Cool water splashed against the sides of the goblet as it was poured from the jug, dampening the crisp cloth.
“Oops, I’m such a butter fingers! Never mind,” Aunt Daisy giggles, patting one of my cheeks.
I sniff as subtly as I can as the smell of moth balls reaches me.
My cousins, seated around me, grin.
They know I have an announcement to make. I have their support at least, even though they won’t stand next to me. If I can make a change, so can they, but if it all goes wrong, they’ll still be okay.
The golden children of the family.
I can feel my stomach tying itself in knots as my father, the head of the family, glides into the room.
The chatter around the table instantly dies, and there’s a loud scraping of chairs as everyone hastily stands.
He glances around at all of us before sitting, spreading a napkin across his lap.
The soup, a dark, blood colour is already in the tureen in the centre of the table.
Aunt Daisy, head bowed and hands shaking, hastens to serve, only spilling a few drops.
“So, I hear that there is news tonight,” my father says quietly, as we all sip, the blueness of his eyes cold and hard as he stares at me.
I feel a shiver travel down my spine. Who could have told him?
All of sudden the knots in my stomach seem to unwind. I feel sick.
The cousins continue with their soup, staring down.
“Well speak up son. What is this important announcement?” he asks.
Shaking like a leaf, I clear my throat,” I want to be a mortician.”
Several of the aunts gasp, dropping their spoons in their bowls with a clatter. Aunt Daisy grasps the pendant around her neck, looking as if she were about to faint, and starts muttering.
My uncles look at my father. As usual, they will follow his lead.
Narrowing his eyes, my father grins, the points of his fangs almost shining in the light from the candles scattered around.
“But son, we have a business,” he says, his voice still quiet. “We have built it, to pass on.”
“Dad, I understand the sacrifices that you and my uncles have made, as we all do,” I answer, my voice as quiet and soft as his, as I repeat my well- rehearsed speech. “But I want to try something new, and different. I want to spread my wings.”
Slowly, he leans forwards, placing both elbows on the antique table, and cupping his chin in his hands.
“You are my son, you will continue the business.”
“But dad, there are the cousins who will….”
“Enough! There will be no more conversation! Mortician! If my grandfather heard of this, he’d be straight out of his coffin.”
He glares around the table, daring one of them to contradict him.
Everyone remains silent, heads bowed, looking down at their bowls.
The aunts pick up their spoons again. I wince as I hear a few of them slurping.
The candles flicker, causing shadows to appear across the walls.
The soup is now cold and will have to be reheated, I think as I spoon some into my mouth.
“What is the matter?” my father asks, frowning.
As a group, almost as if eager to leave, my cousins bounce to the window.
“Oh no,” one of them whispers.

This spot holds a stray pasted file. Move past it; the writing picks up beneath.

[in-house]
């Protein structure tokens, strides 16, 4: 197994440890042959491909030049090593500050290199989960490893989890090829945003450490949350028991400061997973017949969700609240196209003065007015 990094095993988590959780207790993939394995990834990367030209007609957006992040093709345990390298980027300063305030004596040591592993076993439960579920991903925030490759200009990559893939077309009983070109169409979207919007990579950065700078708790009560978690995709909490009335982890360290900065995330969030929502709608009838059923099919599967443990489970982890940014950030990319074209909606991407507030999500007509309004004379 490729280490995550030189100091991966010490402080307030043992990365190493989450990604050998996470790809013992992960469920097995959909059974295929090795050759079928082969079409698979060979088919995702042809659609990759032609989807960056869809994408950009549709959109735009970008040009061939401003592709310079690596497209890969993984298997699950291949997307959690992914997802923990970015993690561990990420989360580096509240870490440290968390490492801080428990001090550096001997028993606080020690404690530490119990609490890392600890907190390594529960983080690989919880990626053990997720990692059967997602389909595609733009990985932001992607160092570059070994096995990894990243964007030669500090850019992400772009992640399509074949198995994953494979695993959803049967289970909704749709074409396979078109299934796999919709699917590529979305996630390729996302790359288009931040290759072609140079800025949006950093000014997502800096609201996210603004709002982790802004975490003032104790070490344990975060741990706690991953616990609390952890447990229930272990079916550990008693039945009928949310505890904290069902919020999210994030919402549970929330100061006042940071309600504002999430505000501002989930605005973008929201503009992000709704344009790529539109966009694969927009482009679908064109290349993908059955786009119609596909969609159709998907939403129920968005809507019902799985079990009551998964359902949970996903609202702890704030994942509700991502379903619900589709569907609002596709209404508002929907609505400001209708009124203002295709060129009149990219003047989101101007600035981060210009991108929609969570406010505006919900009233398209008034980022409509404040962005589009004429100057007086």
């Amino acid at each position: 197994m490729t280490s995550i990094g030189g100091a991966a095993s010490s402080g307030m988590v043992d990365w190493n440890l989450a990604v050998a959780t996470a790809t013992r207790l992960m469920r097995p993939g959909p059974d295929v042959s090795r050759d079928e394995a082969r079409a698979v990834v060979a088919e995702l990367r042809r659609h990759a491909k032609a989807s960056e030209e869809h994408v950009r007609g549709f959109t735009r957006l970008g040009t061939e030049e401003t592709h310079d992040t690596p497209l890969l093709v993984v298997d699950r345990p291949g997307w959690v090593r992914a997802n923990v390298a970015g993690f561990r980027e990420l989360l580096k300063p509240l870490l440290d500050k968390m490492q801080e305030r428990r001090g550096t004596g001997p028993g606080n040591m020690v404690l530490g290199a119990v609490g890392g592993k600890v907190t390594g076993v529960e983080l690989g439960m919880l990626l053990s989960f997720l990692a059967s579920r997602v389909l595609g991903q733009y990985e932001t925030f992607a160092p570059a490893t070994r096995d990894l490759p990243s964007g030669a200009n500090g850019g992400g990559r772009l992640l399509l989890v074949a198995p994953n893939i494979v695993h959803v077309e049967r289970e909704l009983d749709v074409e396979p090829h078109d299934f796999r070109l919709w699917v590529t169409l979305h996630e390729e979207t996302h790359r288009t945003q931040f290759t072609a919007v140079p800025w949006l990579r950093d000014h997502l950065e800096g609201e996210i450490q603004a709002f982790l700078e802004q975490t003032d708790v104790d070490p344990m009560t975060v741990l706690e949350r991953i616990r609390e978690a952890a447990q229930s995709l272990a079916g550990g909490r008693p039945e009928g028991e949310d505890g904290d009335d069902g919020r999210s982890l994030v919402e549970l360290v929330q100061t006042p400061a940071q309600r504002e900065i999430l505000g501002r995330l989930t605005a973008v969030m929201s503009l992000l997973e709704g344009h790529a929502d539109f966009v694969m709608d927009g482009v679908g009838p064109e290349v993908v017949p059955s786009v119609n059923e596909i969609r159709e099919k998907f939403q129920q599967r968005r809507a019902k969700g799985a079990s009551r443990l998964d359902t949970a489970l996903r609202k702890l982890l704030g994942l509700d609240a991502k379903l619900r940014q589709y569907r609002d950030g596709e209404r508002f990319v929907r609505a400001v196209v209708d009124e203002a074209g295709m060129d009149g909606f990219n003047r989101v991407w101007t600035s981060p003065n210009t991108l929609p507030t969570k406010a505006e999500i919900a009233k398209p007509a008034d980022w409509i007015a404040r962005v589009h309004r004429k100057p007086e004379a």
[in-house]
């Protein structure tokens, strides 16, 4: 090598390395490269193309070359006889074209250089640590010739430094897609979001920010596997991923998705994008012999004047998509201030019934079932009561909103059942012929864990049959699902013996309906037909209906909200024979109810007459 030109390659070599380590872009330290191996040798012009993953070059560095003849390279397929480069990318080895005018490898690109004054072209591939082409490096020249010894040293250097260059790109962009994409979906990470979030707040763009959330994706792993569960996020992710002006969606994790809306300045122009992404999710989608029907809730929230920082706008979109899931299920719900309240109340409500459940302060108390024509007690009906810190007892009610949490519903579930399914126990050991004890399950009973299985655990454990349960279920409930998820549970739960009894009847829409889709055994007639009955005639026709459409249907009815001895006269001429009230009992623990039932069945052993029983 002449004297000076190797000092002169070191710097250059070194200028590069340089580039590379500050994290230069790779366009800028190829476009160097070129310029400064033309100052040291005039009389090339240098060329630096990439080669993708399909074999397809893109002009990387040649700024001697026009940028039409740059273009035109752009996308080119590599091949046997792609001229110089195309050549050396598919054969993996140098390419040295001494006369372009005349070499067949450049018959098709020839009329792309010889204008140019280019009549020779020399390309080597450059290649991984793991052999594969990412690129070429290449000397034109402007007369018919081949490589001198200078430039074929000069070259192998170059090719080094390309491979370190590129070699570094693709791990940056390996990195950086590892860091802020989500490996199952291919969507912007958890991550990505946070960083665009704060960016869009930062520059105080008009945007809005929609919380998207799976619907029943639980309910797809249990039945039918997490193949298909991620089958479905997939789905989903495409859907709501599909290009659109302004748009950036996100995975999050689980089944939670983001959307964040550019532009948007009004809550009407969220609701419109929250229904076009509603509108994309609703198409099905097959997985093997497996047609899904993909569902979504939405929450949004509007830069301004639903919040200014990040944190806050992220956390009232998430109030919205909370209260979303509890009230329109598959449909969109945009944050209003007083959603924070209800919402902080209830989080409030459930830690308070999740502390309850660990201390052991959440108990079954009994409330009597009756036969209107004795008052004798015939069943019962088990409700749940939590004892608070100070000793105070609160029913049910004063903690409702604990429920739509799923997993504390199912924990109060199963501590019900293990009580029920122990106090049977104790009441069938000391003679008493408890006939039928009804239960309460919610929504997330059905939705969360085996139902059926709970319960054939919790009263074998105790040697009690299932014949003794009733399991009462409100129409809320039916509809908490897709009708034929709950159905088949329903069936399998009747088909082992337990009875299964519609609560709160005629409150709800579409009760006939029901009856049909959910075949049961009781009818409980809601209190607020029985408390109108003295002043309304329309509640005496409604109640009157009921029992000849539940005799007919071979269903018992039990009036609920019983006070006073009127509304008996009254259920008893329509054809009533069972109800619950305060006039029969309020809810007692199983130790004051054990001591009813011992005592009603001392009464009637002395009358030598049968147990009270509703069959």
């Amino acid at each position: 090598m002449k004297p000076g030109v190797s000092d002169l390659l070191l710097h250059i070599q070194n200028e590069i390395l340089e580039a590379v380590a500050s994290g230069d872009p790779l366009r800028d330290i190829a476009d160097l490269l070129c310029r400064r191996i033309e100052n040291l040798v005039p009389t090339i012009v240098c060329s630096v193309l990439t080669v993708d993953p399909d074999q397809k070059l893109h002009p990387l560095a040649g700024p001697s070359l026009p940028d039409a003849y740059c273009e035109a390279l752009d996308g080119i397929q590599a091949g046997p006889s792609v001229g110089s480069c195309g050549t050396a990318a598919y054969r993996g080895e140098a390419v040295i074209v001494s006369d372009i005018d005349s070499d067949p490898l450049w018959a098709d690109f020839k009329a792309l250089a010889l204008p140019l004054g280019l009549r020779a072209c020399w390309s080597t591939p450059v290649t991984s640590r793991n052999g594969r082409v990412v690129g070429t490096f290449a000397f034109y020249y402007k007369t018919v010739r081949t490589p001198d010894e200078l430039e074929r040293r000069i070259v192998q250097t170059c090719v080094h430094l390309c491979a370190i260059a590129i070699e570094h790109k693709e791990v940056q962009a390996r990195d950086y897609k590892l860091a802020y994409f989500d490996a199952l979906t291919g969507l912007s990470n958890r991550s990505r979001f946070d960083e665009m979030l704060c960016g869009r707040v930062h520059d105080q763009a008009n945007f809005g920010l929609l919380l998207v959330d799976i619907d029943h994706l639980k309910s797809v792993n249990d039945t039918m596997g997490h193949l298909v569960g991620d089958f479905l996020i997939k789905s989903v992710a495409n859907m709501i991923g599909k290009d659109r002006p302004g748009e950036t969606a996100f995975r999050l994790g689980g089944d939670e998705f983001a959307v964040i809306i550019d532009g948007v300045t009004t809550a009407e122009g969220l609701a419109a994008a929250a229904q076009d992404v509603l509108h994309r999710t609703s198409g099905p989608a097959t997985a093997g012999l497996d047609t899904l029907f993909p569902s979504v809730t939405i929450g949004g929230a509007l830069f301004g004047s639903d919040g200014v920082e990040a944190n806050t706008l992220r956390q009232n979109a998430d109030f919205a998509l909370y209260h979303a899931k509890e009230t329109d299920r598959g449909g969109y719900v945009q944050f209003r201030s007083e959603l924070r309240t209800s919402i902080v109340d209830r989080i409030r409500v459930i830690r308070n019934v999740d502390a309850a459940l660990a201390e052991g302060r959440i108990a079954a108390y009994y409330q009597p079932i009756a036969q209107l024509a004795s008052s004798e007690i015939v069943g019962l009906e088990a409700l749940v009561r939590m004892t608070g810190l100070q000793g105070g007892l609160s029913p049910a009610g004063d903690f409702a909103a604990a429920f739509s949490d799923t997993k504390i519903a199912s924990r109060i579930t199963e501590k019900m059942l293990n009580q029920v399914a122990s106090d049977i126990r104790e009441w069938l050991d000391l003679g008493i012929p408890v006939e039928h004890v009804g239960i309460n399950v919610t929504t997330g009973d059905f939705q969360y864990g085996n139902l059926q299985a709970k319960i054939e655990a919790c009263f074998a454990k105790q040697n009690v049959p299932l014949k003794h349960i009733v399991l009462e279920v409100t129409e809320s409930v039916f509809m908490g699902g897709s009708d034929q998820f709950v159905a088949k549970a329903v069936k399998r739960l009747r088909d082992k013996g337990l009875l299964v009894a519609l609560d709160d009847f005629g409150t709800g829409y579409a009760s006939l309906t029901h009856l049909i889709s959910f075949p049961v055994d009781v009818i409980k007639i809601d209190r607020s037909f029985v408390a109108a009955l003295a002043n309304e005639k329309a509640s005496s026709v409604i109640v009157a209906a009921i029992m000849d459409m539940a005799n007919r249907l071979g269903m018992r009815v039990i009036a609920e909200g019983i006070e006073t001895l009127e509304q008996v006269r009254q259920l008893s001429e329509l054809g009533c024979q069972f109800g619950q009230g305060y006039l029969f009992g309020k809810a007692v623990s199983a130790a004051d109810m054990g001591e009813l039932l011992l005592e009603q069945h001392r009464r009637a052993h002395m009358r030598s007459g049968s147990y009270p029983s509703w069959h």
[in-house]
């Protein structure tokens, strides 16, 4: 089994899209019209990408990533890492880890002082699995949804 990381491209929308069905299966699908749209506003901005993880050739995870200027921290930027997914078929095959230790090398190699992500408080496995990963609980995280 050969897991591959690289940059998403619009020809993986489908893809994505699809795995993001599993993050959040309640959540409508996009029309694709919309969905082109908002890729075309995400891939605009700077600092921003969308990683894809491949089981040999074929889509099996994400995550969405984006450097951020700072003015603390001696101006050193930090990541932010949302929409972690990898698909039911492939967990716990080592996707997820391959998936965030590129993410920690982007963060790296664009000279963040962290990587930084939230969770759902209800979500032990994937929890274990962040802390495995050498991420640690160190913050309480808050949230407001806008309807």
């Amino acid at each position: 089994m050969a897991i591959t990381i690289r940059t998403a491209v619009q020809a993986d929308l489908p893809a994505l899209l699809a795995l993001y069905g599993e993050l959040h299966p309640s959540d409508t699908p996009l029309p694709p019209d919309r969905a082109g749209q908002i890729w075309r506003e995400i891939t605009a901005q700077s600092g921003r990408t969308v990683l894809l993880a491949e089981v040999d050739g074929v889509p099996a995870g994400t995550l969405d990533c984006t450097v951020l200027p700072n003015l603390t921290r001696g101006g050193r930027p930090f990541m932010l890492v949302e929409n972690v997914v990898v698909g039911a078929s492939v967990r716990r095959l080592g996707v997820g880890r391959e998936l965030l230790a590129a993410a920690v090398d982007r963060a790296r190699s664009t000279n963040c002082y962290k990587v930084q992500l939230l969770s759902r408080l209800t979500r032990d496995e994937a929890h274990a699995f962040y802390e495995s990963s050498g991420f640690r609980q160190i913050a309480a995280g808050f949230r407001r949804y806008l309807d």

“Well, what is it?” my father snaps.
The cousins stare at him, their bloodless faces pale.
Muttering, “Do I have to do everything around here?”, my father marches over to peer outside, his black cape swirling around him.
Sighing, he turns to face us,” It is another mob. They are going to try again.”
He stares at me.
I can see his face, tired and lined. It’s almost as if he’d had enough.
“Son,” he says, his voice still quiet. “Take your cousins and your aunts to safety. We will deal with them.”
The uncles rise as one to stand next to him.
“No,” I answer.
Surprised, he looks over his shoulder at me.
“No,” I repeat. “They can look after themselves. I’m staying.”
“You’re my only son, you must…,”
One of the uncles touches him gently on his arm,” Vlad, maybe this is a good idea. Maybe it’s time for the boy.”
They shift themselves, making way for me.
Looking out, I see the line of the mob stretching far into the distance, torches aflame held high above their heads. They’re chanting something, but I can’t hear what.
One by one, the aunts and cousins turn into bats and, wings flapping madly, escape into the night.
I watch them until they disappear against the inkiness of the sky.
“Come, my son, we have work to do. We must make peace again,” my father says.
The mob moves closer. I can see their faces as they circle the castle. Their chanting dies as my father steps forwards.
“Friends,” he says, both hands held out towards them. “What can I do for you this evening?”
One of the mob steps forwards and spits at my father’s feet, his face twisted in hatred.
“We don’t want your sort around here!” he yells, sweat pouring down his face from the warmth of the torch. “Taking our women and girls, and sucking their blood! We know what you do!”
“My friends, whatever you have heard is…,”
The mob start yelling, drowning his voice out.
The man who spat lunges forwards, a wooden stake in his hands.
My father gasps and steps back, the stake sticking up through his chest.
“No! Father!” I yell, catching him as he falls.
“My son,” he gasps, gripping my hands tightly, his eyes focused on mine as the blood stains his pristine shirt. “Carry on the family name.”
Nodding, I whisper,” Of course father.”
His hands go limp. His eyes remain staring at the sky, at the stars twinkling above us.
Growling, I turn to face the mob, my eyes glowing red, my hands clenched into fists.
Hastily they step back, lowering their torches.
“You will pay for this,” I snarl, stepping towards them.
“No, don’t do it!” my uncles yell, trying to hold onto me. “Your father wouldn’t want this.”
I glare at them, with a look I’m sure my father would be proud of.
“My father is no longer here,” I yell at the mob. “He wanted peace, and this is the result! You’d better run. You’d better always lock your doors. Be sure that I will come to you, or my name isn’t Dracula!”